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8 April 2019 Features and Paleoecological Significance of the Shark Fauna from the Upper Cretaceous Hinoshima Formation, Himenoura Group, Southwest Japan
Naoshi Kitamura
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Abstract

The shark fauna of the Upper Cretaceous Hinoshima Formation (Santonian: 86.3–83.6 Ma) of the Himenoura Group (Kamiamakusa, Kumamoto Prefecture, Kyushu, Japan) was investigated based on fossil shark teeth found at five localities: Himedo Park, Kugushima, Wadanohana, Higashiura, and Kotorigoe. A detailed geological survey and taxonomic analysis was undertaken, and the habitat, depositional environment, and associated mollusks of each locality were considered in the context of previous studies. Twenty-three species, 15 genera, 11 families, and 6 orders of fossil sharks are recognized from the localities. This assemblage is more diverse than has previously been reported for Japan, and Lamniformes and Hexanchiformes were abundant. Three categories of shark fauna are recognized: a coastal region (Himedo Park; probably a breeding site), the coast to the open sea (Kugushima and Wadanohana), and bottom-dwelling or near-seafloor fauna (Kugushima, Wadanohana, Higashiura, and Kotorigoe). The shark fauna of the Hinoshima Formation is similar to that of the Yezo and Futaba groups, and also to faunas from Angola, Australia, and Antarctica. However, based on the composition of taxa, the fauna differs from that of the Upper Cretaceous shark fauna of the Western Interior Seaway and Europe. The Upper Cretaceous shark fauna of Japan, including the Hinoshima Formation, contained active pelagic (Squalicorax and Cretoxyrhina mantelli) and bentho-pelagic (e.g. Notidanodon, Chlamydoselachus, Sphenodus) predators. These taxa probably coexisted, as they occupied different ecological niches. The characteristics of the Late Cretaceous shark fauna in Japan are similar to those of the contemporaneous Southern Hemisphere fauna (e.g. Angola, Australia, and Antarctica). This shows that the characteristic shark fauna (e.g. Notidanodon, Chlamydoselachus, Sphenodus) of the Southern Hemisphere had spread to the middle latitudes of the Northern Hemisphere by the Late Cretaceous.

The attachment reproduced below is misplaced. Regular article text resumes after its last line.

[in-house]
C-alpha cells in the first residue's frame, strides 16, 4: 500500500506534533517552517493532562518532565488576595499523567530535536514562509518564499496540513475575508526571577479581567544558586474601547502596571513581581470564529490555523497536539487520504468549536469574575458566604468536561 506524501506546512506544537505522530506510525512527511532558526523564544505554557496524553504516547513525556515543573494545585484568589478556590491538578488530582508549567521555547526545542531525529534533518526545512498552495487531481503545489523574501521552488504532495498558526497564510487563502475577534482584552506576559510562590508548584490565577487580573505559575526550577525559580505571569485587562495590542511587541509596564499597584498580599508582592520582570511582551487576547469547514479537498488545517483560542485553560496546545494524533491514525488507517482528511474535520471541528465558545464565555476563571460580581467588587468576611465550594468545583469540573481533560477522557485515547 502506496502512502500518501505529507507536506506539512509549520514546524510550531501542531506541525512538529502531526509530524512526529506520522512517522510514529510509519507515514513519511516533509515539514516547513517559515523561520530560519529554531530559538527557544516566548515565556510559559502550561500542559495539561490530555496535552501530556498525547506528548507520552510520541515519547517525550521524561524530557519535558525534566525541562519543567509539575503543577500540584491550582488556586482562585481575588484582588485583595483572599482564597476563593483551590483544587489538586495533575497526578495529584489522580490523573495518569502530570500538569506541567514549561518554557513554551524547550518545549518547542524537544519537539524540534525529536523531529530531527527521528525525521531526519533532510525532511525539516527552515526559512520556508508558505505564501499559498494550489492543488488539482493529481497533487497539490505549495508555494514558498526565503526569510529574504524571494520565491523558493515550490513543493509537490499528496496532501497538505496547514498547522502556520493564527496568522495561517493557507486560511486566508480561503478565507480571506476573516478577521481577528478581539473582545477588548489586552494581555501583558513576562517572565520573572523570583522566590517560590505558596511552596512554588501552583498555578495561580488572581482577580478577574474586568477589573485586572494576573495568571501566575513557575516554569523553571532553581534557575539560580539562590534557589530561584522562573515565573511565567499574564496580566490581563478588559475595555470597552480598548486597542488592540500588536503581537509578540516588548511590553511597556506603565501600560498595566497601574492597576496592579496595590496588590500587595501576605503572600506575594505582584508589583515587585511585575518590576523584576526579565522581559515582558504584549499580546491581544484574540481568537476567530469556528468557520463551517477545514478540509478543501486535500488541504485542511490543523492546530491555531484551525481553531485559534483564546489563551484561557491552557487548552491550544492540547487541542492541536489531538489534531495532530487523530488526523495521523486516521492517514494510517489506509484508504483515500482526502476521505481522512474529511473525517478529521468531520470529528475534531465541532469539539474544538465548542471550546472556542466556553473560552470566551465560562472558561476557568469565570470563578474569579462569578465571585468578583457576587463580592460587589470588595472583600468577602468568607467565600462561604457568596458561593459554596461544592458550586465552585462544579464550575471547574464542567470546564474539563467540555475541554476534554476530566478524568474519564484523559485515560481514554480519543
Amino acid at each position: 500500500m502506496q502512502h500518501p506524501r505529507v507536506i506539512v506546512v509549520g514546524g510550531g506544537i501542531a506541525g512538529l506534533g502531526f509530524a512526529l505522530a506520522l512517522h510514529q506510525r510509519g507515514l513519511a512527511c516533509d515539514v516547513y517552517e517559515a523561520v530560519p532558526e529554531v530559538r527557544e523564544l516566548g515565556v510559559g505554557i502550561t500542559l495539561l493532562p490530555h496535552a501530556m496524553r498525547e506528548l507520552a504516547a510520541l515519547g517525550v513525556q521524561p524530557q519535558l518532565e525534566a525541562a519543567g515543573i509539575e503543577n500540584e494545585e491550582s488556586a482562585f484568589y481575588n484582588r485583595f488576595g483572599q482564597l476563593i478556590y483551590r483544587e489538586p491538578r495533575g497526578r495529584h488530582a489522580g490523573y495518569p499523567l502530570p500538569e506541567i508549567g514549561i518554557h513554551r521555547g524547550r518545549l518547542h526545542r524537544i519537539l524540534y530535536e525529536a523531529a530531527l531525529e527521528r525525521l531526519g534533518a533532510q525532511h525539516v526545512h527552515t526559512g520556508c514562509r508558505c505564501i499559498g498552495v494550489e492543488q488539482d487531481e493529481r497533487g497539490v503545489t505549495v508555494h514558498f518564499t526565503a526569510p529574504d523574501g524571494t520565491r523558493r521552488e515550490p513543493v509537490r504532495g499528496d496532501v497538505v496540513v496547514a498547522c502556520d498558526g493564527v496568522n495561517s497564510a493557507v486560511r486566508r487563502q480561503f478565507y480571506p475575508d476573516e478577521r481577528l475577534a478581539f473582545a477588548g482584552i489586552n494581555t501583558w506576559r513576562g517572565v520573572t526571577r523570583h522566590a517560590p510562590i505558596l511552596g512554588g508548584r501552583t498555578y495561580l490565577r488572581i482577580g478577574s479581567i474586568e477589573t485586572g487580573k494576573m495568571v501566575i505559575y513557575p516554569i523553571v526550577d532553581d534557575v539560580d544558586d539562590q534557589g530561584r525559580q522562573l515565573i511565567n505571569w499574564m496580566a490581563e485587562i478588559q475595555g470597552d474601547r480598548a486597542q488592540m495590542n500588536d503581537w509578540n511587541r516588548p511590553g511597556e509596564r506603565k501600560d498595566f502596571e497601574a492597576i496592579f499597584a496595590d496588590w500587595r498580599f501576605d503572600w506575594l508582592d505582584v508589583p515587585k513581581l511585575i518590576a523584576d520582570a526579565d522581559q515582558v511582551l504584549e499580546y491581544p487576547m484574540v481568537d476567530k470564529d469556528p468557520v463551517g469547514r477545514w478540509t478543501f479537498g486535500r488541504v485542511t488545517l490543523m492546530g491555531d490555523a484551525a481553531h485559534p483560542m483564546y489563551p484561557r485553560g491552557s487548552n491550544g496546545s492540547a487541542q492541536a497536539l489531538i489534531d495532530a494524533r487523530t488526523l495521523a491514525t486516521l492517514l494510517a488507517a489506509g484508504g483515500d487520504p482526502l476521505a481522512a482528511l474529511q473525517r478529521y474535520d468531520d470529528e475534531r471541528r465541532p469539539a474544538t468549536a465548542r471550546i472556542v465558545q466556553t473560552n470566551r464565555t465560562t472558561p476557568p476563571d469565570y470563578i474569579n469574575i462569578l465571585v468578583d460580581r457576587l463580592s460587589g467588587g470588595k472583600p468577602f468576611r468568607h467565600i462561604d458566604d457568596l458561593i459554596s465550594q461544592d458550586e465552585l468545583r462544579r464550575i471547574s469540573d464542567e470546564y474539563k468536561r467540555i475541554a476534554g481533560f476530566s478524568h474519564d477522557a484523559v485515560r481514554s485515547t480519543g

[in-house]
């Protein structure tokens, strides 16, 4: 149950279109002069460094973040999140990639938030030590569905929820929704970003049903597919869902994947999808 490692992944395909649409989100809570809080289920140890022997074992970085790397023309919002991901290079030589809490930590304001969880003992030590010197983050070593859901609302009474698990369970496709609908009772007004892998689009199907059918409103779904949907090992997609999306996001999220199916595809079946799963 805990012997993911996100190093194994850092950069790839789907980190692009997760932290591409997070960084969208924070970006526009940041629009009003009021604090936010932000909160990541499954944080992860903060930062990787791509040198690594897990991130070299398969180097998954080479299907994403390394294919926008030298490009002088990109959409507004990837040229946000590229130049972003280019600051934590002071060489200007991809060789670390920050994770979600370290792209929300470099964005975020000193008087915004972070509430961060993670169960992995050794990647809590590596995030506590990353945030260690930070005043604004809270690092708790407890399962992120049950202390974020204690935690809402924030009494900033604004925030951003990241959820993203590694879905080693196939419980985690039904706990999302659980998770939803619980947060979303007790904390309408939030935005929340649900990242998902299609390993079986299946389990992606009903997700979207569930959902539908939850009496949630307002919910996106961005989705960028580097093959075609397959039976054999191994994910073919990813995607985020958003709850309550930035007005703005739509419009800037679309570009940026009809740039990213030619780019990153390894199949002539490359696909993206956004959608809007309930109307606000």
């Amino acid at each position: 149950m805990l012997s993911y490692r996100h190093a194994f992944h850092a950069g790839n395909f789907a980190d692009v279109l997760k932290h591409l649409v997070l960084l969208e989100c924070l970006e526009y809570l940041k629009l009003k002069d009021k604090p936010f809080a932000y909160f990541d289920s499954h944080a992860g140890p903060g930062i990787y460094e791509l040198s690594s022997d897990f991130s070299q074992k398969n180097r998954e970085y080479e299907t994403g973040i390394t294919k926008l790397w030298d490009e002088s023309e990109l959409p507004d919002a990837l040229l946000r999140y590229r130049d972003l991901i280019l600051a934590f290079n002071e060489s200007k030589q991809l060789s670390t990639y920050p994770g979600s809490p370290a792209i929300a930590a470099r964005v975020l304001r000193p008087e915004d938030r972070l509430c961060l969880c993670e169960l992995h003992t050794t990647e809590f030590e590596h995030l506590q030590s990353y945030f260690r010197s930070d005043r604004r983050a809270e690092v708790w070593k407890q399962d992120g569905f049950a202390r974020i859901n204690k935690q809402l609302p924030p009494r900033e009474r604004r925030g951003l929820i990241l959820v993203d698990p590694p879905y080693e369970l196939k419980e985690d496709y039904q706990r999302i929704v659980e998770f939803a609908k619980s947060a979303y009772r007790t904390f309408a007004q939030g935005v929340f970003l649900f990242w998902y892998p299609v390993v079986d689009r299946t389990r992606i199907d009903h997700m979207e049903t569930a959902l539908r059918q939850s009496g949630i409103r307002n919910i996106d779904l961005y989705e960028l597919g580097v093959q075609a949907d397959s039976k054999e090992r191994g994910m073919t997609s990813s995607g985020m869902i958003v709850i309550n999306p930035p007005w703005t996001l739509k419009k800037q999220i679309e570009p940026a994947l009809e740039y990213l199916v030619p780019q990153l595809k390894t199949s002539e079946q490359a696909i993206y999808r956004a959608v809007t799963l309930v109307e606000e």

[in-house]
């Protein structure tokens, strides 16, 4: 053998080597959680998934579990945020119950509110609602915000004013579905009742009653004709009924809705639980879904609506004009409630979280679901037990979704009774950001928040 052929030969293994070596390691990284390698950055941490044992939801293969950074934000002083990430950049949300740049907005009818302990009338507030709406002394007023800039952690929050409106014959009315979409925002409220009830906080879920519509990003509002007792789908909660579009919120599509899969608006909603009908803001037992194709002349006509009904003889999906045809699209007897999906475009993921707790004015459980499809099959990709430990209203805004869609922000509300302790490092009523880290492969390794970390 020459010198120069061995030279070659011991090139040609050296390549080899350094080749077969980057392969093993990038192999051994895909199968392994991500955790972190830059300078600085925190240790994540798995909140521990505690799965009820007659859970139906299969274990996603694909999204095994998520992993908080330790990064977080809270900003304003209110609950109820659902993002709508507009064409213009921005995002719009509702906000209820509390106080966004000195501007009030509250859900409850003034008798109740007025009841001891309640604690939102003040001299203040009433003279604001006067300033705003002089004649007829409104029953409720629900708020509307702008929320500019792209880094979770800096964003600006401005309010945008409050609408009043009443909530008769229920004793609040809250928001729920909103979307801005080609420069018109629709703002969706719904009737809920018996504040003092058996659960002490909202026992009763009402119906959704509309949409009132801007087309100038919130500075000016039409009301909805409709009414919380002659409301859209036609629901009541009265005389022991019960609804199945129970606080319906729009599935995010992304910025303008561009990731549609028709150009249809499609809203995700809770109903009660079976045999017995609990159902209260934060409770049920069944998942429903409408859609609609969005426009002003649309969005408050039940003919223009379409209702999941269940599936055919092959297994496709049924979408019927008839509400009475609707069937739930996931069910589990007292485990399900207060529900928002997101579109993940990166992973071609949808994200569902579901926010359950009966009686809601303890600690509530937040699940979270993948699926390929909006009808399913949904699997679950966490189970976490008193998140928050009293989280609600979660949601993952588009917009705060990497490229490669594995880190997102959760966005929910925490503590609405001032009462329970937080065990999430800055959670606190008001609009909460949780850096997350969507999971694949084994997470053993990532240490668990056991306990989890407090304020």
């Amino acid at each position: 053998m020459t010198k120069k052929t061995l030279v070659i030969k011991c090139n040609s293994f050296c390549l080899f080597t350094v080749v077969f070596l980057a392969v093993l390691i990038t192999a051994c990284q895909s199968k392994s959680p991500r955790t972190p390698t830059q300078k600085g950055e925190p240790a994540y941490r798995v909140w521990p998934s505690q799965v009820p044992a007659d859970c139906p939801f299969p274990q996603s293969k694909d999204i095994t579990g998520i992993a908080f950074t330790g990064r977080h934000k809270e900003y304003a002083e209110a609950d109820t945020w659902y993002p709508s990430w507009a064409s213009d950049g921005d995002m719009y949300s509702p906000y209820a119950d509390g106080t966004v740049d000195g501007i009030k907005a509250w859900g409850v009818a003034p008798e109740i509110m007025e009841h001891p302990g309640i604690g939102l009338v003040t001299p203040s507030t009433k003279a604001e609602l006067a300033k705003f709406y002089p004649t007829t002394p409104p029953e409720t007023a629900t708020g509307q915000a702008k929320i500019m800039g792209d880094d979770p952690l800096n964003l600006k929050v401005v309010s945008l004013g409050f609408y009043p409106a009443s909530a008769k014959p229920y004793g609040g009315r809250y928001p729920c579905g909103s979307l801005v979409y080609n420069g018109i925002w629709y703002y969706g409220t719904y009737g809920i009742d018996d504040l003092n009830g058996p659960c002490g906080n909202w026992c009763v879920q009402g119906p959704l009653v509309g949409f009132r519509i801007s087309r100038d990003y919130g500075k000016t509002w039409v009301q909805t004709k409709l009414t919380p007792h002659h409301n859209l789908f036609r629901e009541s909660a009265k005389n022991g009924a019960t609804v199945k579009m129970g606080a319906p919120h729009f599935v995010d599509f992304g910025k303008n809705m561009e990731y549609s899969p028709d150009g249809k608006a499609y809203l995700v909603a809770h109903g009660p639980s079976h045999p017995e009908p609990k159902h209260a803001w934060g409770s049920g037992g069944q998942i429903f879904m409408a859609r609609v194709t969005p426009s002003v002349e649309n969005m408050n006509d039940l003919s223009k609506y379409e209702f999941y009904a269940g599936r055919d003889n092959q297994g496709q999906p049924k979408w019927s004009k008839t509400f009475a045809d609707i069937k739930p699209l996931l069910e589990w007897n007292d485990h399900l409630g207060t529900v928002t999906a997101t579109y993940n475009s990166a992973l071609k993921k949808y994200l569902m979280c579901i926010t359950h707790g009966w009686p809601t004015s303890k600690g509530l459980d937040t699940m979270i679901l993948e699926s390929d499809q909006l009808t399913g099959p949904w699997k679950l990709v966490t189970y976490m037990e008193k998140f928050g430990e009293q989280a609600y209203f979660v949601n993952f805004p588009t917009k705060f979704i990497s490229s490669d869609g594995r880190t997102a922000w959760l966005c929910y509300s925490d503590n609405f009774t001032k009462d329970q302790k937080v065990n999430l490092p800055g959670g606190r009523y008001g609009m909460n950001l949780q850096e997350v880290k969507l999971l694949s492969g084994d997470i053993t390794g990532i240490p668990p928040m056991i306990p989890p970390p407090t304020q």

© by the Palaeontological Society of Japan
Naoshi Kitamura "Features and Paleoecological Significance of the Shark Fauna from the Upper Cretaceous Hinoshima Formation, Himenoura Group, Southwest Japan," Paleontological Research 23(2), 110-130, (8 April 2019). https://doi.org/10.2517/2018PR013
Received: 16 October 2016; Accepted: 28 June 2018; Published: 8 April 2019
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KEYWORDS
habitat
Hinoshima Formation
Late Cretaceous
Paleoecology
shark
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